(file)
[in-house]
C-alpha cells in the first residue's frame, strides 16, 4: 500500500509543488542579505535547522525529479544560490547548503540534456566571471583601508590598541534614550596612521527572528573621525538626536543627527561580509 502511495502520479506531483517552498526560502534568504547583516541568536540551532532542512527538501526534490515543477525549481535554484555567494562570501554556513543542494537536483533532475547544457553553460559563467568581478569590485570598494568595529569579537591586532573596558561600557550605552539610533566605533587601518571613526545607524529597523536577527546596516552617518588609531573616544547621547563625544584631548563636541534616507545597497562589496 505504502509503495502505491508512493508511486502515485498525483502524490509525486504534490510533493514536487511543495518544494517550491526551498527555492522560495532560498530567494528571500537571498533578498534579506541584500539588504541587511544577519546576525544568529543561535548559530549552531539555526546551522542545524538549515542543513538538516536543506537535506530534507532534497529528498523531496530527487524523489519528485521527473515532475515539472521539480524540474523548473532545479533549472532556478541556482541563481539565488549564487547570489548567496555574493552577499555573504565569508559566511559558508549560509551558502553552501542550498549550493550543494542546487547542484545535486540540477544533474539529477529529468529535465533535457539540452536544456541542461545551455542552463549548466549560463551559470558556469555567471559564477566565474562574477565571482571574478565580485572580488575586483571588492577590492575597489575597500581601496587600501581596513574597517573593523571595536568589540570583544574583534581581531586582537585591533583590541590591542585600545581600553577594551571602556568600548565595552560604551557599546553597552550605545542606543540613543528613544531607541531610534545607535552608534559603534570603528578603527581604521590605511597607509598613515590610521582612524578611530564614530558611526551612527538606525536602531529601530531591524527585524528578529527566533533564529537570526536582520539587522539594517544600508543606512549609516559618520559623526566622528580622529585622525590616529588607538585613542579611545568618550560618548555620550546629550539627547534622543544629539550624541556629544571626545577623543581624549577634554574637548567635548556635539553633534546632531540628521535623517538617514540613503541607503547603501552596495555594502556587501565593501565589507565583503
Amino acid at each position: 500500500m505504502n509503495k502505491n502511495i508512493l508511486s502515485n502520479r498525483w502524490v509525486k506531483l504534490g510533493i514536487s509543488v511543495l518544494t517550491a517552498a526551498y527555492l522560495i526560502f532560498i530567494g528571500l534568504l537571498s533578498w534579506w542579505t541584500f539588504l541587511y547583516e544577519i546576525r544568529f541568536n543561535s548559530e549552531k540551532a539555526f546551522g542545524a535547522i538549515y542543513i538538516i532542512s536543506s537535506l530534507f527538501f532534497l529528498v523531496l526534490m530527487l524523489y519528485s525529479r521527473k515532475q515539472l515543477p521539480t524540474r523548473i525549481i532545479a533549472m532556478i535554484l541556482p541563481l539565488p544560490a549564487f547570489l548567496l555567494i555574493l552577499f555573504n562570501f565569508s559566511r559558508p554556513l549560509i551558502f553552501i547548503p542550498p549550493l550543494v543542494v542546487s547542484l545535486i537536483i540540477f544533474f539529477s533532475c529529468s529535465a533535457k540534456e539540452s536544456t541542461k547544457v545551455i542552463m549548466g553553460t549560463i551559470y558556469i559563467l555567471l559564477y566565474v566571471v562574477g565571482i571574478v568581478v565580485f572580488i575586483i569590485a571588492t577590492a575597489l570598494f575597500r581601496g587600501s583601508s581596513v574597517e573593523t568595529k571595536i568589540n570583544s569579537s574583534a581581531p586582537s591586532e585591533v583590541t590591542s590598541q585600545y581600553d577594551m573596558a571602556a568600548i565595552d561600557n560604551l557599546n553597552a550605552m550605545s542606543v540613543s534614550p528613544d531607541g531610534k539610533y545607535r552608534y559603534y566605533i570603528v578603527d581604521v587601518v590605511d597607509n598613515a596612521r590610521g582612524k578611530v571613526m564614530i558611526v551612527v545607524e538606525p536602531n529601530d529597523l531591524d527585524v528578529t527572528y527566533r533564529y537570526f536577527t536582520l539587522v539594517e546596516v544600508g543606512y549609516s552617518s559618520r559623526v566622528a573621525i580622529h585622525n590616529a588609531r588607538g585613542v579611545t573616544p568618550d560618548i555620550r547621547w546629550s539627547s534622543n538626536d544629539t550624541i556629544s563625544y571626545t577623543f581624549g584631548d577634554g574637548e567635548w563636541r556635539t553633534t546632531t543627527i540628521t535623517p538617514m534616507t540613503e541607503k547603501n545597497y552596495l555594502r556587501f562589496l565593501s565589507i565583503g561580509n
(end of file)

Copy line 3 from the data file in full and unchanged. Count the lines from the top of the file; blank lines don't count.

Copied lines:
Amino acid at each position: 500500500m505504502n509503495k502505491n502511495i508512493l508511486s502515485n502520479r498525483w502524490v509525486k506531483l504534490g510533493i514536487s509543488v511543495l518544494t517550491a517552498a526551498y527555492l522560495i526560502f532560498i530567494g528571500l534568504l537571498s533578498w534579506w542579505t541584500f539588504l541587511y547583516e544577519i546576525r544568529f541568536n543561535s548559530e549552531k540551532a539555526f546551522g542545524a535547522i538549515y542543513i538538516i532542512s536543506s537535506l530534507f527538501f532534497l529528498v523531496l526534490m530527487l524523489y519528485s525529479r521527473k515532475q515539472l515543477p521539480t524540474r523548473i525549481i532545479a533549472m532556478i535554484l541556482p541563481l539565488p544560490a549564487f547570489l548567496l555567494i555574493l552577499f555573504n562570501f565569508s559566511r559558508p554556513l549560509i551558502f553552501i547548503p542550498p549550493l550543494v543542494v542546487s547542484l545535486i537536483i540540477f544533474f539529477s533532475c529529468s529535465a533535457k540534456e539540452s536544456t541542461k547544457v545551455i542552463m549548466g553553460t549560463i551559470y558556469i559563467l555567471l559564477y566565474v566571471v562574477g565571482i571574478v568581478v565580485f572580488i575586483i569590485a571588492t577590492a575597489l570598494f575597500r581601496g587600501s583601508s581596513v574597517e573593523t568595529k571595536i568589540n570583544s569579537s574583534a581581531p586582537s591586532e585591533v583590541t590591542s590598541q585600545y581600553d577594551m573596558a571602556a568600548i565595552d561600557n560604551l557599546n553597552a550605552m550605545s542606543v540613543s534614550p528613544d531607541g531610534k539610533y545607535r552608534y559603534y566605533i570603528v578603527d581604521v587601518v590605511d597607509n598613515a596612521r590610521g582612524k578611530v571613526m564614530i558611526v551612527v545607524e538606525p536602531n529601530d529597523l531591524d527585524v528578529t527572528y527566533r533564529y537570526f536577527t536582520l539587522v539594517e546596516v544600508g543606512y549609516s552617518s559618520r559623526v566622528a573621525i580622529h585622525n590616529a588609531r588607538g585613542v579611545t573616544p568618550d560618548i555620550r547621547w546629550s539627547s534622543n538626536d544629539t550624541i556629544s563625544y571626545t577623543f581624549g584631548d577634554g574637548e567635548w563636541r556635539t553633534t546632531t543627527i540628521t535623517p538617514m534616507t540613503e541607503k547603501n545597497y552596495l555594502r556587501f562589496l565593501s565589507i565583503g561580509n